ha.. The rainy season paddy size climbs up to roughly 3.5 million ha. but that is the maximum. The reduced paddy size is one of the many, many deep-seated problems that vex rice farming. The “support systemâ€? is the worst. In production, an increase from the an environment where the bank10-million ha. about two decades ing system can lend $140 milAGO4HEEFkCIENCYOFTHERICEFARMS lion plus to a bankrupt Korean STILLLAGSBEHINDTHEEFkCIENCIESOF shipbuilder with zero collateral, the other rice-producing Southeast then opts to pay P6 billion in Asian countries but farm methods kNESOVERTHEPASTTWOYEARSJUST have been vastly improving. to brazenly violate the mandate With size comes the inevi- of the Agri-Agra Law on lending to table — efficiency. small farmers and agrarian reform The emphasis on size — and BENEkCIARIES  ONE WOULD READILY paddy size is almost always have an idea of how hostile the rice complemented by efficiency — farming environment is. was made on purpose. Credit is the lifeblood of agRecently, a so-called “founda- ricultural production. And here, tionâ€? ran newspaper ads sup- small farmers are denied token porting the conversion of agri- production loans. cultural lands into something Irrigation is spotty despite else on the flaky, grift-ridden the presence of major dams assumption that “the answer is built. An Earth Day review of not hectare size, but efficiency.â€? the dams would show degraded The ad also claimed this: “The watershed areas, a despoiled better approach to food security is environment that makes these to improve productivity with bet- irrigation dams — constructed ter inputs, farming methods and through jumbo loans that strain support services.â€? The usual drivel. the national debt — useless durAre these people behind the ads ing the dry months and Ondoyfor real? To put it more kindly, have scale killers during the rainy they taken the time to study rice season. How can the paddies farming realities in the country thrive without enough water? before writing the ad? If not, here There is hardly research and is the basic scatter plot of rice farm- development funds for agriing realities in sad PH. culture, despite the call of the In the entire Asean region, the AFMA — a call made decades environment most hazardous, ago — that R&D is the most most hostile to rice farming is COST EFkCIENTAGRICULTURALINVESTthe one in the Philippines. Reck- ment. The last one-time, big-time less land conversion, which can R&D investment came from Bill be done with impunity by com- Gates, an $18-million grant to mercial interests in cahoots with the Los BaĂąos-based IRRI. From local politicians and Depart- the government, almost zero. ment of Agrarian Reform (DAR) On farm mechanization, the personnel based at the LGUs, Philippines is the Asean laghas reduced the irrigated, A-1 gard, 40 years behind Thailand. rice lands to less than 3 million What about the institutions of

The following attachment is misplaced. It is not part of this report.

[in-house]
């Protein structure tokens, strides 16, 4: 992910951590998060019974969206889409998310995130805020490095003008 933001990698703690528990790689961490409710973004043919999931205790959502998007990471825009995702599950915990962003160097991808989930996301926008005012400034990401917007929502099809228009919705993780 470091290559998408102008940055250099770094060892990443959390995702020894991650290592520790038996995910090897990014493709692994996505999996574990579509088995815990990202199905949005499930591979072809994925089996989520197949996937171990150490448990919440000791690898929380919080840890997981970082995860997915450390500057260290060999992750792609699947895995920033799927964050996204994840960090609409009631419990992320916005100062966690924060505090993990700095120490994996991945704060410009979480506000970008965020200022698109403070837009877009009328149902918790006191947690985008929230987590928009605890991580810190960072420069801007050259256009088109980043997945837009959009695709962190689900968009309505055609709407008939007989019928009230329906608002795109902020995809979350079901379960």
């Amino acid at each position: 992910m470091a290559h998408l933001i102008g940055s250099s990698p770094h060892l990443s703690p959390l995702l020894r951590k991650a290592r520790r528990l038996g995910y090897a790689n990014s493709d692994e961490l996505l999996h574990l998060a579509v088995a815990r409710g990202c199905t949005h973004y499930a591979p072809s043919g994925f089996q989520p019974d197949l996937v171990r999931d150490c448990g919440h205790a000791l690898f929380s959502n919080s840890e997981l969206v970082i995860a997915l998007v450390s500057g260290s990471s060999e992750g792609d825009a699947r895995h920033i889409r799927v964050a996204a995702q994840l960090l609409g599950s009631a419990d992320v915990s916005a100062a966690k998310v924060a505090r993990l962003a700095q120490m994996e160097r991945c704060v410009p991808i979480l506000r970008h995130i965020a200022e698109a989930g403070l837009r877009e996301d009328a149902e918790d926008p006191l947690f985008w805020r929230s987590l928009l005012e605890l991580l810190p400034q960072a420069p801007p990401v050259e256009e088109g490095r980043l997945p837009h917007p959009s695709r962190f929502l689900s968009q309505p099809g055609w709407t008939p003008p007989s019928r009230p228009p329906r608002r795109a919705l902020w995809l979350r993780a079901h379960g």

government that are supposed to protect those that need help most, like the small rice farmers? The new overseer of the country’s monetary policy is Benjamin Diokno, whose former role in the Duterte cabinet was lecturing those seeking more support for agriculture on the hopelessness of agriculture. His policy bias will be damning to small farmers seeking inclusion in the credit mainstream. His last act as budget secretary was to announce the unlimited importation of sugar, a distressed sub-sector of agriculture. The chair of the Senate agriculture committee is Cynthia Villar, the other half of the largest land banking group in the country and a real estate grandee. A pliant Congress passed the law that lifted the quantitative restrictions on rice with only the Makabayan bloc and one party-list member, Butil Party, voting "No." The four district representatives of Nueva Ecija, the country’s rice granary, voted "yes," a yes vote that was both out of this world and unfathomable. What about the civic institutions? Exhibit A was the “foundation� that ran the ad. Its solution to the current multiple and deep-seated woes of the rice sector is this — more land conversion. As a grizzled farmer with a basic knowledge of farming realities, I can only ask these questions. From what universe did these fact-free factotums come from? From what tortured context did they frame, then write, the ad? (Workers who celebrate their day today, are the brothers of farmers. The current institutional assault is directed more at the farmers than the workers. I will just write a piece on our brother-workers next time.)

Profile for The Manila Times


The Manila Times is one of the leading national broadsheets in the Philippines. It is also one of the oldest, having been founded in 1898.


The Manila Times is one of the leading national broadsheets in the Philippines. It is also one of the oldest, having been founded in 1898.